While I can understand why they used it (it’s something a real person could easily get a hold of) Cat Woman’s knit hat/mask combo looked odd with her leather catsuit. I also wasn’t a fan of the rather over the top gothic flourishes in Bruce’s house/apartment? (Wayne manor? it kind of looked like he lived in the office tower so I wasn’t quite sure where this was). The architectural details made doorways weirdly narrow and looked so impractical and out of place.

The film ends with a message of hope that’s been missing from other recent DC movies. Yes, there are still problems, but they can be fixed if people work for the common good.

I didn’t think it was possible for me to like a Batman film more than The Dark Knight, but this has done it. It’s excellent, go see it.

Tuesday, 26 April 2022

Book Review: Nettle and Bone by T. Kingfisher

Pros: light romance, fun magic, interesting world

Cons: some readers might be put off that certain matters are skirted over

Marra’s older sister is married to the prince of their larger neighbouring kingdom. After a death and some unpleasant revelations, Marra is determined to save her sister, like a hero in the stories she read as a child. But how does one become a hero, and how do you kill a prince?

The opening of this book grabbed me by the throat and immediately pulled me into its world. Though the plot has some unpleasant elements the book on the whole is surprisingly upbeat. I loved the subtle humour, especially when the romance thread entered.

Marra doesn’t do politics well, which is a problem for a princess. It was nice seeing her build a group of friends who helped with her quest. They’re a quirky bunch and a lot of fun to read about. I loved Kingfisher’s take on the godmother mythos.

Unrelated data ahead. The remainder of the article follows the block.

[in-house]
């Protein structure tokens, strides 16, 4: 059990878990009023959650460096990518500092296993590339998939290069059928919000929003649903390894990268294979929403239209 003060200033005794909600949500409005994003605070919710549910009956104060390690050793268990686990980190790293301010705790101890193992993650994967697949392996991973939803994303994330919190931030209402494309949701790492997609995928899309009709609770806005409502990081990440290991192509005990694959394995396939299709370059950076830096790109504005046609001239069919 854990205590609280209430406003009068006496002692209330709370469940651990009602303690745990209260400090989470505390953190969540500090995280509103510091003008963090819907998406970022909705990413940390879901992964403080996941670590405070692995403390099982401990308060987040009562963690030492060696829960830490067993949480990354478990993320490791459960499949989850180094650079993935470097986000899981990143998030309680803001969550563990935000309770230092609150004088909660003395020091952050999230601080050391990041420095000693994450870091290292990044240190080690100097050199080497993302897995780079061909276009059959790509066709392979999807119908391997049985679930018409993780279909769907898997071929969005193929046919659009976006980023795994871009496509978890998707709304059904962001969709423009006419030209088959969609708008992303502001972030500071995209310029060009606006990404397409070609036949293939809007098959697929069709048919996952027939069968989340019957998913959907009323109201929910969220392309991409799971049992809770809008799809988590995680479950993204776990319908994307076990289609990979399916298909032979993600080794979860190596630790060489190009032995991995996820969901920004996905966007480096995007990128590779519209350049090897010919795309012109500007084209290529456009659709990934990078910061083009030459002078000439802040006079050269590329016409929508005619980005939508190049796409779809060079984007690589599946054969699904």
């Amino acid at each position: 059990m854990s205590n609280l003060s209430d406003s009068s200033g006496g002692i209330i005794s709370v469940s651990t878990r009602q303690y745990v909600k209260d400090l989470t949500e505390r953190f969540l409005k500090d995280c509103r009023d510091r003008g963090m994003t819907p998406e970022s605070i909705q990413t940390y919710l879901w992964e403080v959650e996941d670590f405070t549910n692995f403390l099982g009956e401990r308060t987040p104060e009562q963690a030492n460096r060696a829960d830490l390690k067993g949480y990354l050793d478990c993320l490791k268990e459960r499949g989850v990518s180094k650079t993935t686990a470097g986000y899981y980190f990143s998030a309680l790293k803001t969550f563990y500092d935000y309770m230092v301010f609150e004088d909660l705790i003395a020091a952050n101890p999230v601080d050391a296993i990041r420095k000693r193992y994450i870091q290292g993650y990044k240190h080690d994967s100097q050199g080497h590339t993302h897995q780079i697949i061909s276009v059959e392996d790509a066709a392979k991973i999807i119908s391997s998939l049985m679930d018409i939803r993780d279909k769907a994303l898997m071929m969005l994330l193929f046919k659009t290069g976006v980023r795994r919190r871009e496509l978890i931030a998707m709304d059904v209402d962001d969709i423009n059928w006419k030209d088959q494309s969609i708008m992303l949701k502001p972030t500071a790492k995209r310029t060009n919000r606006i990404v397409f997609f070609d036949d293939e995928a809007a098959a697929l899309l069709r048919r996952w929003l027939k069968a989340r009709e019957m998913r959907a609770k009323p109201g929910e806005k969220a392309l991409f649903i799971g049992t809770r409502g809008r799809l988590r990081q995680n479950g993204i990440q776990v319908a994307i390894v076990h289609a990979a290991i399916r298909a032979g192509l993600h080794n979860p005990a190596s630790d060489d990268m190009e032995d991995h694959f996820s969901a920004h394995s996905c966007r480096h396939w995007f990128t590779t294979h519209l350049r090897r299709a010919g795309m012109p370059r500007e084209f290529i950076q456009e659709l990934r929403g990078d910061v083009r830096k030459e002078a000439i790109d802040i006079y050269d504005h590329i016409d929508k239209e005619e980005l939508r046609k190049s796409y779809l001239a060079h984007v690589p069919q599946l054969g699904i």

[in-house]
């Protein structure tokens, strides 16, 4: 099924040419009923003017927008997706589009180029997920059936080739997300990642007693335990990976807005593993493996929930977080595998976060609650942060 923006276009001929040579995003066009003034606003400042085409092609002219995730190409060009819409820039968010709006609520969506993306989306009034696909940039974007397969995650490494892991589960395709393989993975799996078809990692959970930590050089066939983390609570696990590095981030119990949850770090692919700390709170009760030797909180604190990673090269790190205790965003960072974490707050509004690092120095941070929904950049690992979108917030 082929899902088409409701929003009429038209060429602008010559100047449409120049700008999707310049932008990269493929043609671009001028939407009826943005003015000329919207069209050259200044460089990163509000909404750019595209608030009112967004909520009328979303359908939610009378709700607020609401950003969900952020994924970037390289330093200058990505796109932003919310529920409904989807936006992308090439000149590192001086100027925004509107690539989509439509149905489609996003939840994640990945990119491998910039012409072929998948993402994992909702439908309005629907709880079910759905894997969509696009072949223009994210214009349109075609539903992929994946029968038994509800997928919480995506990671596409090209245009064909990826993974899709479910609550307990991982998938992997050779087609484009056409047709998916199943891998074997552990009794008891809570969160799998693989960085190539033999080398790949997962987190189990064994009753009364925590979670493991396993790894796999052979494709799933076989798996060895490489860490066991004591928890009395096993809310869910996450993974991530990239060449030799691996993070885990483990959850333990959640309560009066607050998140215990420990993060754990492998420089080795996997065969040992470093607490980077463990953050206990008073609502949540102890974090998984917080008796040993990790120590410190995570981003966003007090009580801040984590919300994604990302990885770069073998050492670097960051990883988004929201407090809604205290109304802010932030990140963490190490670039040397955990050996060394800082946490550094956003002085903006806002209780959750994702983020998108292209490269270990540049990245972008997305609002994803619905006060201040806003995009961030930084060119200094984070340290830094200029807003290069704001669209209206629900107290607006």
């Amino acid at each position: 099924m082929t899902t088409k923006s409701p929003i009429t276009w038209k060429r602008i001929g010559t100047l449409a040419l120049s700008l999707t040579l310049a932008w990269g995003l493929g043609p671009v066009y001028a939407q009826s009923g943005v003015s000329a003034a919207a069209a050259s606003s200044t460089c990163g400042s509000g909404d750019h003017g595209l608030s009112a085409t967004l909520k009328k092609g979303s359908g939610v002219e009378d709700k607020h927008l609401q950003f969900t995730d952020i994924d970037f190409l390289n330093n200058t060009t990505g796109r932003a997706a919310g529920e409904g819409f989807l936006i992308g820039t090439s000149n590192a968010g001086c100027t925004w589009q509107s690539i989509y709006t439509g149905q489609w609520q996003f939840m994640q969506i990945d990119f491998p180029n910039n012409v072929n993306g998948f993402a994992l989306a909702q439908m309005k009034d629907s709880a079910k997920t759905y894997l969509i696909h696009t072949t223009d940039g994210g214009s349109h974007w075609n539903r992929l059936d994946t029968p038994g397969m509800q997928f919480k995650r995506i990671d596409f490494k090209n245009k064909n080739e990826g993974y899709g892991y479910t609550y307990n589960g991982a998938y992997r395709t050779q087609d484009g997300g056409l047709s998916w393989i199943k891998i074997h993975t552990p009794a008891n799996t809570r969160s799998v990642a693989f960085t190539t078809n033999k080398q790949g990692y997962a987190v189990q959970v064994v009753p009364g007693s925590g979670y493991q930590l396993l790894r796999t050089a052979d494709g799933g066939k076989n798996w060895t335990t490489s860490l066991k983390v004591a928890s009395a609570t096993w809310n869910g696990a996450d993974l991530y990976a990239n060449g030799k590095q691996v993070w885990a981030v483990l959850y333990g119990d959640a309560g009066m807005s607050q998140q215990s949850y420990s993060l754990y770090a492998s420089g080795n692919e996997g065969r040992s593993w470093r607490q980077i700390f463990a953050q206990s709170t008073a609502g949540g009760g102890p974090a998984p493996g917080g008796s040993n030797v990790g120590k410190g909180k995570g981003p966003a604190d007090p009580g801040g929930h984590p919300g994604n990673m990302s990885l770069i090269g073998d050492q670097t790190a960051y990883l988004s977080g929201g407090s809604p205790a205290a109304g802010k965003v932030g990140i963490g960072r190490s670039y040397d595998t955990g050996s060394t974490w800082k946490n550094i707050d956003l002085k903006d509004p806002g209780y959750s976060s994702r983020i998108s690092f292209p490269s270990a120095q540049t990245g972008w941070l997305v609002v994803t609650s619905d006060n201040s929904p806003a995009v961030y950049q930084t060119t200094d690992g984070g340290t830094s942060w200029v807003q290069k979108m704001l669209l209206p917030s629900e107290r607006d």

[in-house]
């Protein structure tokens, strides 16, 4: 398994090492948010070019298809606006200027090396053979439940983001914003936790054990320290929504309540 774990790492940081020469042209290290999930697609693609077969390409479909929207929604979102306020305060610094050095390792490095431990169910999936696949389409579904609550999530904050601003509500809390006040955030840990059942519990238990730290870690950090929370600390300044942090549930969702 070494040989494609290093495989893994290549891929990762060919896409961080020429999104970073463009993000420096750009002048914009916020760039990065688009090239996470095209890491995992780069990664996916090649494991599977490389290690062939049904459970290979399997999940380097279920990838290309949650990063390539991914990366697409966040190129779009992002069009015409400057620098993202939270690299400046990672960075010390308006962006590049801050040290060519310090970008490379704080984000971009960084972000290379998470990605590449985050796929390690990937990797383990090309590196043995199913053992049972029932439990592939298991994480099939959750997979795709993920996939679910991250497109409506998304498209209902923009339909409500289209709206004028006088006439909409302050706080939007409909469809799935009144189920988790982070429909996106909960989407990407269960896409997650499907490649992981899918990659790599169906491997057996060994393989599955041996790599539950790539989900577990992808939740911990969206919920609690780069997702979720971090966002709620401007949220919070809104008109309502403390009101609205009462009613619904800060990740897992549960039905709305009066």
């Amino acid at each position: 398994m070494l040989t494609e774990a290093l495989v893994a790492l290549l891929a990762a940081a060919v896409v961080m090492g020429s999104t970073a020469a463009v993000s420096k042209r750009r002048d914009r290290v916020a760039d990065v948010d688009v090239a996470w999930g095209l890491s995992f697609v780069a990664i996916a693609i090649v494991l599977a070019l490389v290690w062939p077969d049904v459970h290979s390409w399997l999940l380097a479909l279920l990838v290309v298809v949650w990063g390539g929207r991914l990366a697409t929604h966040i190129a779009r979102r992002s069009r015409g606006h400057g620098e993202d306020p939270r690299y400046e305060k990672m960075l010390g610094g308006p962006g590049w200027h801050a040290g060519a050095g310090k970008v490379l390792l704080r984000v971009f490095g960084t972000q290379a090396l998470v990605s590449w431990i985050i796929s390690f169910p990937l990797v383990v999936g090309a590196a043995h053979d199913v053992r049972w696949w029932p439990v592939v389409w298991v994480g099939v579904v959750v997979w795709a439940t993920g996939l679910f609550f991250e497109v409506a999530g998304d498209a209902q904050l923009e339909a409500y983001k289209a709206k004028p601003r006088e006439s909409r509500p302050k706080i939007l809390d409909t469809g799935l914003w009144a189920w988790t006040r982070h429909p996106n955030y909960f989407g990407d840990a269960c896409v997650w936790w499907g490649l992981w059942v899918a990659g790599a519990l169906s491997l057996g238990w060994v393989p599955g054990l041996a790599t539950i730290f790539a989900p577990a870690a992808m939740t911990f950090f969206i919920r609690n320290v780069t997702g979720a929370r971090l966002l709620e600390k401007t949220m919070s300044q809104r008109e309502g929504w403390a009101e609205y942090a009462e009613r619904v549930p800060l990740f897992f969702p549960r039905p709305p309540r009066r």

The magic is never explained and appears in various guises. There’s a goblin market, a woman who can talk to the dead, and Marra is able to complete two impossible fairytale quests.

I needed a lighthearted read so I appreciated that the book glossed over the disturbing elements of child death and physical abuse. Some readers might be put off the fact that the author doesn’t show the full fallout of these impactful events. I had the impression Marra was supposed to be neurodivergent, and so she doesn’t pick up on things the way others do. As the point of view character, this colours how the reader sees the world as well.

I found the story quick moving and compelling. This is an uplifting book with an excellent wrap-up that leaves you feeling content with the world.

Thursday, 14 April 2022

Shout-Out: Dark Lullaby by Polly Ho-Yen

For fans of Black Mirror and The Handmaid’s Tale, a mother desperately tries to keep her family together in a society where parenting standards are strictly monitored.

The world is suffering an infertility crisis, the last natural birth was over twenty years ago and now the only way to conceive is through a painful fertility treatment. Any children born are strictly monitored, and if you are deemed an unfit parent then your child is extracted. After witnessing so many struggling to conceive – and then keep – their babies, Kit thought she didn’t want children. But then she meets Thomas and they have a baby girl, Mimi. Soon the small mistakes build up and suddenly Kit is faced with the possibility of losing her daughter, and she is forced to ask herself how far she will go to keep her family together.